Dr. Chan, who is from the People's Republic of China, was appointed to the post of WHO director-general in November 2006; her term runs through June 2012.
Previously she was the representative of the WHO director-general for pandemic influenza as well as assistant director-general for communicable diseases.

Dr. Chan served as Director of Health of Hong Kong before joining WHO. In her nine-year tenure as director, she launched new services to prevent the spread of disease and promote better health. She also introduced new initiatives to improve communicable disease surveillance and response, enhance training for public health professionals, and establish better local and international collaboration. She effectively managed outbreaks of avian influenza and severe acute respiratory syndrome (SARS).

Additional information about Dr. Chan's lecture is available at:

Sunday, December 2, 2007

Nixon Could've Invented The Internet And Other Gems (Secrecy News)

Secrecy News reports on the recent declassification and release of a previously Top Secret/Sensistive/Codeword document regarding the strengths, weaknesses and, surprisingly, the methods of preparation of the CIA's President's Daily Brief (PDB) under Nixon and Kissinger. Secrecy News highlights the inconsistencies of the CIA's position with regard to the declassification of PDBs (According to Meredith Fuchs at the National Security Archive (and quoted in the Secrecy News piece), "What is most amazing is that one day they say the method of producing [the PDB] is so secret that nothing about the document can be disclosed, and then not long after they release this detailed, hour by hour explanation of how it is produced...") but there are other golden nuggets of information in this document:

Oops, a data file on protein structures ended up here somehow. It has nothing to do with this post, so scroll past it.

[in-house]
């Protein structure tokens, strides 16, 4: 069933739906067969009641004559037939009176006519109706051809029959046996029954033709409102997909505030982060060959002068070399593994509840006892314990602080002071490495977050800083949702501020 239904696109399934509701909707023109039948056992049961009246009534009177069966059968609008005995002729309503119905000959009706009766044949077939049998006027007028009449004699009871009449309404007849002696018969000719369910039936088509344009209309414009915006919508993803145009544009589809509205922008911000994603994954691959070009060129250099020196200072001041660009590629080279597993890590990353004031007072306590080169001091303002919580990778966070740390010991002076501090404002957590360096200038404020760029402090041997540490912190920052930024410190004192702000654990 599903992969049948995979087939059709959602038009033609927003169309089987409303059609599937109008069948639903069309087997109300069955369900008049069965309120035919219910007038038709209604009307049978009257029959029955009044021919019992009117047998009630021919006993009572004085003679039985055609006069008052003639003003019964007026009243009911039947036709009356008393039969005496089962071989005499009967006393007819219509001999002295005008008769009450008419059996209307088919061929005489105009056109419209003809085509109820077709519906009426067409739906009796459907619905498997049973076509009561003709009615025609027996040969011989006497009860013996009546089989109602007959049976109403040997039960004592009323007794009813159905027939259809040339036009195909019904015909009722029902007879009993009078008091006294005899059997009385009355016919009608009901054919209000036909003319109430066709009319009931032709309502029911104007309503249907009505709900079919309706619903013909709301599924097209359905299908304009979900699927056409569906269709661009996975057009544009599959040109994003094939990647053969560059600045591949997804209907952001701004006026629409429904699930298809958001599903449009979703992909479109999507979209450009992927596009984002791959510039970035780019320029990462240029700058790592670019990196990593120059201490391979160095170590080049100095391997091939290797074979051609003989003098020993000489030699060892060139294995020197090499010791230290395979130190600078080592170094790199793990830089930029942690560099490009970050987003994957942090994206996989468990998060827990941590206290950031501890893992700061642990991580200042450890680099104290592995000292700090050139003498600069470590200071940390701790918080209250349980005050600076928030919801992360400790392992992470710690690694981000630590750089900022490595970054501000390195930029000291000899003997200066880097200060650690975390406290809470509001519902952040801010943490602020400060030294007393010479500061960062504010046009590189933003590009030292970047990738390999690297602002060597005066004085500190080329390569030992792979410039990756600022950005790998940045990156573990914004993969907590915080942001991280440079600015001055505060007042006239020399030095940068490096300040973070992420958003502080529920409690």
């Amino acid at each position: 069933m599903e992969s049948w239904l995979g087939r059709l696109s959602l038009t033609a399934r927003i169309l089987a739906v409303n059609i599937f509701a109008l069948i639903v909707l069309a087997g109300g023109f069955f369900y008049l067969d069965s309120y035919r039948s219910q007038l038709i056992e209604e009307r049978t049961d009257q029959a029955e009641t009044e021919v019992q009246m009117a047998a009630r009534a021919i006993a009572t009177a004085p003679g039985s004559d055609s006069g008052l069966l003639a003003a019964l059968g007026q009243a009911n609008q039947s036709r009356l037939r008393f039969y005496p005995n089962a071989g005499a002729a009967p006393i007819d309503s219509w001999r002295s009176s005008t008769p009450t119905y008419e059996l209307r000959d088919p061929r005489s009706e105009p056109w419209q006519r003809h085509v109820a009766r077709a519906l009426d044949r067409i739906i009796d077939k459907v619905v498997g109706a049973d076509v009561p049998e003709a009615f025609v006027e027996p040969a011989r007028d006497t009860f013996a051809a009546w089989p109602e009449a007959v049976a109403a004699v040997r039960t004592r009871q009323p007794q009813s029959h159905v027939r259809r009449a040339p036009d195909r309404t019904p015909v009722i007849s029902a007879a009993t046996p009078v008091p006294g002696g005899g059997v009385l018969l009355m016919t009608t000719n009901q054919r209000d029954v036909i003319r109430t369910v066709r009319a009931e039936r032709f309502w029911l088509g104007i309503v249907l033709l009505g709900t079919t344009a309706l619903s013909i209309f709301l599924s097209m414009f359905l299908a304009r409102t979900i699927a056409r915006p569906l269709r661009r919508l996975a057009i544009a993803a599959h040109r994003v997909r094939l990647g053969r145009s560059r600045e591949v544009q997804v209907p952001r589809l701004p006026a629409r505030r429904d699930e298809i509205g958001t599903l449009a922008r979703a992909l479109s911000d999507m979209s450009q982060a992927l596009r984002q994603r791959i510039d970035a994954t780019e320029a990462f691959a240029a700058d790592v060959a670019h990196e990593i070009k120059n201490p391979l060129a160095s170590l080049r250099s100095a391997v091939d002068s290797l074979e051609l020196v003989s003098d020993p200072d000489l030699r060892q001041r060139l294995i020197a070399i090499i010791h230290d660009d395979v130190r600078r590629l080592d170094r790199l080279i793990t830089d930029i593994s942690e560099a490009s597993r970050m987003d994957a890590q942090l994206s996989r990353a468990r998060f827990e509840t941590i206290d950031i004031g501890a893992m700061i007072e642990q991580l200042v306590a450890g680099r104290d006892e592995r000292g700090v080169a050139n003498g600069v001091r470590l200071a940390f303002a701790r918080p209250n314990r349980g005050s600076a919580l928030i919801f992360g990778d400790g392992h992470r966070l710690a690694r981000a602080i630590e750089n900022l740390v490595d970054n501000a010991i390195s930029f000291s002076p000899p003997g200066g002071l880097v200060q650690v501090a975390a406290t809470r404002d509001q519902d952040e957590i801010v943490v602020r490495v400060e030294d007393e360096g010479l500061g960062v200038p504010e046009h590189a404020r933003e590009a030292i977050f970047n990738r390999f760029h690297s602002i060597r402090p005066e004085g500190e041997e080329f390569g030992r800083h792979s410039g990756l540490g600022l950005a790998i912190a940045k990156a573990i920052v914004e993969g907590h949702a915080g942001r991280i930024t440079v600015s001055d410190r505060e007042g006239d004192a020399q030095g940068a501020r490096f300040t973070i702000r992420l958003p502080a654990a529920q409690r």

• Policymaking vs. Intelligence. There is an extensive discussion about the relationship between the PDB and the NSC's own policy and analysis "Situation Room document" and the degree to which they overlapped and competed. Andrew Marshall, the author of the memo to Kissinger, summed up with the comment "the success of the Situation Room Product probably has driven the CIA's PDB out of the focus of the President's attention". Ouch!